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Maybe we do need to worry about our fellow man trying to do us in…

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Today, on April 19, 2010, the anniversary of Waco and Tim McVeigh’s following wacko actions in Oklahoma, there was a group on the National Mall that are convinced that their fellow man is out to do them harm, and that they need to make political moves to ensure that they can protect themselves. Today’s group was the Second Amendment March, a fairly mellow group who gathered lawn chairs, signs and slogans and descended on the place with the most restrictions on guns in the US – Washington, DC.

When I look at my own field of public policy – the environment – I start to wonder if maybe these gun rights folks are onto something. No, I don’t think that more liberal gun carrying laws in DC are likely to be the way to move any policy forward which has at its core the betterment of public safety, but an awareness that there are those among us that would happily do us harm unless we protect ourselves…maybe that is a healthy, if depressing, thought that we need to keep in mind as we craft public policy.

Gun rights advocates at the 2nd Amendment March gather on the Mall in Washington, DC.

So if you feel an uneasy feeling that people in your community are trying to hurt you and your family, maybe you should run with that inclination, and rather than worrying about which specific types of firearms you can take with you to the mall and to dinner, you might start worrying about those in your community who put their interests in making money ahead of the interests of you and your family in being able to live a healthy, disease free life.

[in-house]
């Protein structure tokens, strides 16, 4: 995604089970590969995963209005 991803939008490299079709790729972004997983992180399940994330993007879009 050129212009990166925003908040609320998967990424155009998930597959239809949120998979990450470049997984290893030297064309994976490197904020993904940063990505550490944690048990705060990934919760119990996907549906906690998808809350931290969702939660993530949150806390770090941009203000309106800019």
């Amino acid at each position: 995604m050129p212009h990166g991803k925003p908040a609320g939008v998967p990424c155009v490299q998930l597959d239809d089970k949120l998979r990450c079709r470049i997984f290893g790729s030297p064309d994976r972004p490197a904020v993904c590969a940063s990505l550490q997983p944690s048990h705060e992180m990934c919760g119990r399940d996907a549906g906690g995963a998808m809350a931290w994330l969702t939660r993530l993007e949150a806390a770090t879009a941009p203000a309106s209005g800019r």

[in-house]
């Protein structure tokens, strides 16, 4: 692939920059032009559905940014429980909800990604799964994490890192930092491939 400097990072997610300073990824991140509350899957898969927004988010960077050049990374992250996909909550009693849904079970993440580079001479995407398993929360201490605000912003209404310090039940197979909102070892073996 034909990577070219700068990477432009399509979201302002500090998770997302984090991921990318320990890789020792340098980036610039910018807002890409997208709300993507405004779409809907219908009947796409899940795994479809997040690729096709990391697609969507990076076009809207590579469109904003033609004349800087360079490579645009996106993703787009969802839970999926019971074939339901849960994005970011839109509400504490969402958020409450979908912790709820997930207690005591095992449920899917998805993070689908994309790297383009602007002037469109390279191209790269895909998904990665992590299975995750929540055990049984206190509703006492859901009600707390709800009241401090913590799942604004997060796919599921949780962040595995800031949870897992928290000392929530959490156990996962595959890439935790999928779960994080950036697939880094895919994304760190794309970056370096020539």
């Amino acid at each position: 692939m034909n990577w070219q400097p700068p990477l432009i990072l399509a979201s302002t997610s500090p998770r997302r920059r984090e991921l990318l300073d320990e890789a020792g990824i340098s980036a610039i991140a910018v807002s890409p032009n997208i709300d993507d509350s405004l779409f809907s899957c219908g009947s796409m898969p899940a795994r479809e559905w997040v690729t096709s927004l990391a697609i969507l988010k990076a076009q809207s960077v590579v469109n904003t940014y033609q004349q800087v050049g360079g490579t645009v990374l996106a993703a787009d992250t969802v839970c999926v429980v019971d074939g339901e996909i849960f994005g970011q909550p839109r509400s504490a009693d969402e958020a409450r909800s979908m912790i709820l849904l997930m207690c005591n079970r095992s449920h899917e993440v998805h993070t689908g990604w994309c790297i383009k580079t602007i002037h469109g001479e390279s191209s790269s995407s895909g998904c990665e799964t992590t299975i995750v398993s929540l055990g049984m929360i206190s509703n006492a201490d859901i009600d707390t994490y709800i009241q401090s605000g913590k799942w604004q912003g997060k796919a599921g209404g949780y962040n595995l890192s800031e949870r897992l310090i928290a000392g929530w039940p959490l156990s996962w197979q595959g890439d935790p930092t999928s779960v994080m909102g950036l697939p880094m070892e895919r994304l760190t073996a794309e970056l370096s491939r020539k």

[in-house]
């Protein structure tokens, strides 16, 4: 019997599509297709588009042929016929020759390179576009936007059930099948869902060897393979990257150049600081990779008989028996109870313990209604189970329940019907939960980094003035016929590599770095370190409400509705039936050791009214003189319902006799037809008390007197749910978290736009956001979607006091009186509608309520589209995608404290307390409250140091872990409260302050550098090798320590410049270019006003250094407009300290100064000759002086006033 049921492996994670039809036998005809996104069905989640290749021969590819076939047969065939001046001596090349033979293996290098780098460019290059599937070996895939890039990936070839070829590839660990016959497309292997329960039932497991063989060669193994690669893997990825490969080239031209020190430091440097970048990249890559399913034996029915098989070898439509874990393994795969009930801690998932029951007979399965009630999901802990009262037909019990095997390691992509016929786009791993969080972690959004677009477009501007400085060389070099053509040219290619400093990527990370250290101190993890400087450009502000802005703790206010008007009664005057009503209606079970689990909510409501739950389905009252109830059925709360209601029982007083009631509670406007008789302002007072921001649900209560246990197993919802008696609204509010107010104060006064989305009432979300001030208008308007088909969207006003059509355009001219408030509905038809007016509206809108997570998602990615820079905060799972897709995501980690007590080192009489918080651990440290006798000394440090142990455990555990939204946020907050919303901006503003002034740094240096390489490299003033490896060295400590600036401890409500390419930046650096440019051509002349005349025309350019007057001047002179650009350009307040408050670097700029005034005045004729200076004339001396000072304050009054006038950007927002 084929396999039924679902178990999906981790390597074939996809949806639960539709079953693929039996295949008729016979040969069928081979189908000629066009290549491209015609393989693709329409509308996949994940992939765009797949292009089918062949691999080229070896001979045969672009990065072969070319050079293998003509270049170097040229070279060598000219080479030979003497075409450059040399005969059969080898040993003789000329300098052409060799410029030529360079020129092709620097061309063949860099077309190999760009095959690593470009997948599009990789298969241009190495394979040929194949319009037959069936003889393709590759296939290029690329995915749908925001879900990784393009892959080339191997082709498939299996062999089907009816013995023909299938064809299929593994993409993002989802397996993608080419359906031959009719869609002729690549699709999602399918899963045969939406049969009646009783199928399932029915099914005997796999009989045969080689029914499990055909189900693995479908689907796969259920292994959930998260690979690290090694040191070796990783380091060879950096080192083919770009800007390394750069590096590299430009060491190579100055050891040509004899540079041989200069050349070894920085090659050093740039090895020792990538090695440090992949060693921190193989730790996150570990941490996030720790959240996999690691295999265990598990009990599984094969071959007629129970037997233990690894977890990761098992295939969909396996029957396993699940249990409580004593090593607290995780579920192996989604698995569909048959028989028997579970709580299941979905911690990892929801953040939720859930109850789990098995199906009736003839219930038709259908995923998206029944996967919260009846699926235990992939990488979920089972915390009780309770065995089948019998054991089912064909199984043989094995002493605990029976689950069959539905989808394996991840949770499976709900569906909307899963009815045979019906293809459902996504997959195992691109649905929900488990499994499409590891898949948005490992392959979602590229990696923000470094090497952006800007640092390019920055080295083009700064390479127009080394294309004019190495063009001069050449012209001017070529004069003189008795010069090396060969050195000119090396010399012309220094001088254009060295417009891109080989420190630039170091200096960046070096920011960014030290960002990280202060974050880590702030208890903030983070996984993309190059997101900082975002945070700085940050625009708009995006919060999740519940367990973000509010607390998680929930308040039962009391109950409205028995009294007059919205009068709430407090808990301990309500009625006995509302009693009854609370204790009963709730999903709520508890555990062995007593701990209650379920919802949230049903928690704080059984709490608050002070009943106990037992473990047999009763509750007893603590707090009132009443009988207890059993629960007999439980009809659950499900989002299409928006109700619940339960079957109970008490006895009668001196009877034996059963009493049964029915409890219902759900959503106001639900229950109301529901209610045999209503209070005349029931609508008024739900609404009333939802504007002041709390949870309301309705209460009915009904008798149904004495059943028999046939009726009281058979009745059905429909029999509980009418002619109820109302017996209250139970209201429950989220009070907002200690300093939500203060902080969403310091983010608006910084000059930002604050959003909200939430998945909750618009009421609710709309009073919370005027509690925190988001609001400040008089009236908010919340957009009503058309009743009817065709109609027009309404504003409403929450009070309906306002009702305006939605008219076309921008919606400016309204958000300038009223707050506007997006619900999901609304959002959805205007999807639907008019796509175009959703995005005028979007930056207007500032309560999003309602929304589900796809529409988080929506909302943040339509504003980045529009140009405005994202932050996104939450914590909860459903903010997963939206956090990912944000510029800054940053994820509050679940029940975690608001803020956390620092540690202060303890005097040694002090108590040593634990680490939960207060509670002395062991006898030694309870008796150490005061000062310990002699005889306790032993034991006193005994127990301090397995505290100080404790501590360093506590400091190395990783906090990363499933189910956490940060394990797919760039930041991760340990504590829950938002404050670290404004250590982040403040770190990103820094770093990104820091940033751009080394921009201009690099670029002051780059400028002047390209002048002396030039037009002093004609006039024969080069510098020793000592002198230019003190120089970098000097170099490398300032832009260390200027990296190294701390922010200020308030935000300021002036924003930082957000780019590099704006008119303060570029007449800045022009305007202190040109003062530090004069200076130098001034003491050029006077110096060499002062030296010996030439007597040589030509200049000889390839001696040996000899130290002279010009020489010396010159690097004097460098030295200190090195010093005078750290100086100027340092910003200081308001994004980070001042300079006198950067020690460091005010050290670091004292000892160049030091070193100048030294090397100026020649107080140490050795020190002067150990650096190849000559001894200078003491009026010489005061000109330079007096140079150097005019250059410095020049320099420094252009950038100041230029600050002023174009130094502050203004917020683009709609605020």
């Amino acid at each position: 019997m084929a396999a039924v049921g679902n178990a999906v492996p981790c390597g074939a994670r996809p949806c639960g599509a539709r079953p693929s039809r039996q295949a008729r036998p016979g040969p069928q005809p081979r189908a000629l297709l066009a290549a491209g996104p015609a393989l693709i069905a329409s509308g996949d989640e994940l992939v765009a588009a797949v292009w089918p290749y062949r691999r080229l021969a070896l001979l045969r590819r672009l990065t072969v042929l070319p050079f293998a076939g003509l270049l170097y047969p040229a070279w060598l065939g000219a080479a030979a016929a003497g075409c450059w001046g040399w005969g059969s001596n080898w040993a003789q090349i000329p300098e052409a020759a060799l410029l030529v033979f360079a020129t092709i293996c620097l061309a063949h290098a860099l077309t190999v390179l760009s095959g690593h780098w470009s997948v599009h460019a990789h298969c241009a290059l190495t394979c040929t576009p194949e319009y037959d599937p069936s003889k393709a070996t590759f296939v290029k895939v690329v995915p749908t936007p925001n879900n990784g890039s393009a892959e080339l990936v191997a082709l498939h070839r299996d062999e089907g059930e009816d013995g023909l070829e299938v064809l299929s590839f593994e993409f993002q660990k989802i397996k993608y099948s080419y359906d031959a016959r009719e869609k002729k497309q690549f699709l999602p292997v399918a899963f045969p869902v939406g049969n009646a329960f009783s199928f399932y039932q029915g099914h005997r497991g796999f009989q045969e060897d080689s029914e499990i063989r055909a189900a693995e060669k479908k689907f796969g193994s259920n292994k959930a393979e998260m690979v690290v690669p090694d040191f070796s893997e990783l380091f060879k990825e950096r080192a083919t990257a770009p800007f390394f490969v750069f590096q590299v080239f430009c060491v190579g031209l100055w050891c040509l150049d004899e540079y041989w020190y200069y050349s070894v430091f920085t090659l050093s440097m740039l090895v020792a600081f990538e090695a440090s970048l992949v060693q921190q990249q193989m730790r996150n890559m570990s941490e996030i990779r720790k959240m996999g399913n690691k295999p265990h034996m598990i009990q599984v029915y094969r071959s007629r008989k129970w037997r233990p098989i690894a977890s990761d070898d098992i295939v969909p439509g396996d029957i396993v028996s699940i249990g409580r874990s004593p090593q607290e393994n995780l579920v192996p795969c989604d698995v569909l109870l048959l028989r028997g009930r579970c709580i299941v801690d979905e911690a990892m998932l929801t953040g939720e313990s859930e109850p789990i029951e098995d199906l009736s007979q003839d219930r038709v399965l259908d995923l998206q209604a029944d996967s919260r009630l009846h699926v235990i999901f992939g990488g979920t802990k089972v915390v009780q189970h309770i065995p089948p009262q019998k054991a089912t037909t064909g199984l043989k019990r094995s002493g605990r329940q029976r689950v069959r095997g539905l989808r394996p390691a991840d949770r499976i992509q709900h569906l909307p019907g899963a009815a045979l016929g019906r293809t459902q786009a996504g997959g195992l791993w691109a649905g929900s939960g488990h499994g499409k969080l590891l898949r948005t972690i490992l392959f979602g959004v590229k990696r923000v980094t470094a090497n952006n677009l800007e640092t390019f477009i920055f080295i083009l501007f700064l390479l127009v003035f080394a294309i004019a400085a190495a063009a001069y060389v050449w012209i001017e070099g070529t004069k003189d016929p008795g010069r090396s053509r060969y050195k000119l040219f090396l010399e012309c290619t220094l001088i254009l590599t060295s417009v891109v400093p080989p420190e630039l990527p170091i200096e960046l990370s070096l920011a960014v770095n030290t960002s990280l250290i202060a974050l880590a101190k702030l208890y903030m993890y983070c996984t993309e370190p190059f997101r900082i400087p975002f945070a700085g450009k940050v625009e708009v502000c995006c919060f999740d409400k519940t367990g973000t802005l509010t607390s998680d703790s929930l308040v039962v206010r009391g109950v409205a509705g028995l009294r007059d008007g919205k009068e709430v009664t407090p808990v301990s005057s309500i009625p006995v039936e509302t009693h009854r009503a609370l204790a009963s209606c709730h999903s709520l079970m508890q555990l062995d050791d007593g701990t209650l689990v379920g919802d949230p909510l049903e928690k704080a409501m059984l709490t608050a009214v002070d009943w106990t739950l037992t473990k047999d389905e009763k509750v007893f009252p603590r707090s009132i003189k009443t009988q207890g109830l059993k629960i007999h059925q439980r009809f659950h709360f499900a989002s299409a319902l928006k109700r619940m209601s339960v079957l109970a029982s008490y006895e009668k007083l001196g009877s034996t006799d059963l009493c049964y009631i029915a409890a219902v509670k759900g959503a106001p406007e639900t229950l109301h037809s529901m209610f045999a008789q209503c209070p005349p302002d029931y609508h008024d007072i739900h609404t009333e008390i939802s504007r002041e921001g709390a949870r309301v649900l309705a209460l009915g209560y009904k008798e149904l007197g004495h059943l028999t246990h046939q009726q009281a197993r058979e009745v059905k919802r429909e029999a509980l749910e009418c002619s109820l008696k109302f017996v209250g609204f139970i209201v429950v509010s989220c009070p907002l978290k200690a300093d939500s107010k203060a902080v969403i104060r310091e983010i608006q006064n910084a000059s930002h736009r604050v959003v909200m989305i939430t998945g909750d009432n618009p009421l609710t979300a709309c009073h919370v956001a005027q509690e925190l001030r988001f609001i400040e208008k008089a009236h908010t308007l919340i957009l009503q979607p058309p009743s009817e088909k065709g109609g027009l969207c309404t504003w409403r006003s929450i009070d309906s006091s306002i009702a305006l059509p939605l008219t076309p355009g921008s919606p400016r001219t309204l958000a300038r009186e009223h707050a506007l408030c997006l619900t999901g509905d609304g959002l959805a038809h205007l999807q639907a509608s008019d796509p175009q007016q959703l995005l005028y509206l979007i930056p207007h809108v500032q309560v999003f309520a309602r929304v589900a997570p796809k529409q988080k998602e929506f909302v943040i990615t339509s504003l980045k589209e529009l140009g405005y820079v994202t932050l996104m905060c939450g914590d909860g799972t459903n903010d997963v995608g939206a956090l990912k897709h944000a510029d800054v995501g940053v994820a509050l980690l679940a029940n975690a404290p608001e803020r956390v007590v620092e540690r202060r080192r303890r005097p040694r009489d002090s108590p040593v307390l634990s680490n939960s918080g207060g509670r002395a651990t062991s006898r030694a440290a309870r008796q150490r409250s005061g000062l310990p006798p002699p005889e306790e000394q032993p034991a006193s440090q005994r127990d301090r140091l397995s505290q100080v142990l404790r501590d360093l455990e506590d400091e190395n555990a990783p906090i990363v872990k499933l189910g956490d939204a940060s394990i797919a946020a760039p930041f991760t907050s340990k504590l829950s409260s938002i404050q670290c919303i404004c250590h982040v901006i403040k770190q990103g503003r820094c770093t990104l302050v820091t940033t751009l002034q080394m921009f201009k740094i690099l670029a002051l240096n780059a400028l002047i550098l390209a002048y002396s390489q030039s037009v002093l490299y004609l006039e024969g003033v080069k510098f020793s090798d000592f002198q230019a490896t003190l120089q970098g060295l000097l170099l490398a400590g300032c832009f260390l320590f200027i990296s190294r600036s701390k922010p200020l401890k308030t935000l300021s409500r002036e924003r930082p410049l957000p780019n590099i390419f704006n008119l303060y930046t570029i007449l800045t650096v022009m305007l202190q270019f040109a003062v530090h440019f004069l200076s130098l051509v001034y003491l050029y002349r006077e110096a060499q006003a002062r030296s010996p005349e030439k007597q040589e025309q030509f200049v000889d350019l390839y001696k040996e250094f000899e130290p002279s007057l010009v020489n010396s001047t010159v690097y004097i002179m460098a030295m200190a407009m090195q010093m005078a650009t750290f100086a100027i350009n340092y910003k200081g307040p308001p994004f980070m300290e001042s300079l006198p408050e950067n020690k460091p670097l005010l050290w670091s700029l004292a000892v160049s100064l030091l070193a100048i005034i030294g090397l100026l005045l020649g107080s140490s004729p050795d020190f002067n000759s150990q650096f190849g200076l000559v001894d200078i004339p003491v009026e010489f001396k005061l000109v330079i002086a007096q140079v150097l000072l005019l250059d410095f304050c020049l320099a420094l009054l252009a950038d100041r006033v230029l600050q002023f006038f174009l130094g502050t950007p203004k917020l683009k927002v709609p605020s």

For after all, when citing the need to protect “life, liberty and the pursuit of happiness” it shouldn’t go without notice that life is the first in the list. If life is endangered, and you don’t have clean water, air you can breathe and food to eat that is safe for you and your children, liberty and the pursuit of happiness aren’t achievable anyway.

What does it mean to protect life when parts of a community have no qualms at all about harming other parts of the community if it benefits them? In the realm of environmental policy this translates into the need for a robust, well funded and effective regulatory structure to keep the bad guys at bay.  After all, it’s not like you are going to take a handgun down to your local coal burning power plant and demand at gunpoint that they clean up their emissions and stop business practices that endanger the health of your family. This is clearly the realm of the state and federal regulators – regulators that few people appreciate and who more often than not are decried as trying to put businesses out of work and hurting American communities with their interference. But reality is a far cry from that ill-informed public view.

PS: While I am often frustrated by environmental groups’ failure to coalesce around a central message, I felt a bit less

It is hard to keep any group on message. Carry and conceal? The financial bailout? Health care? Uh, what are we protesting for/against?

critical of my own community when I saw today how hard it is to keep any group of people on message. Whether it was the guy with the anti-bailout sign, or those spouting off about healthcare, there were more than a few of today’s second amendment march attendees who didn’t appear to exactly understand what the second amendment says. But if you prefer to have your glass seen as half-full, the right of freedom of speech was alive and well today. And if this week we combine a demand for our right to life, which to me means a right not to be killed by others’ pollution, with our right to free speech, this week in DC and around the nation we might end up with one heck of an Earth Day 40th anniversary celebration.

The author is a scientist by training and the owner of W.H. Nuckols Consulting, an environmental policy firm.


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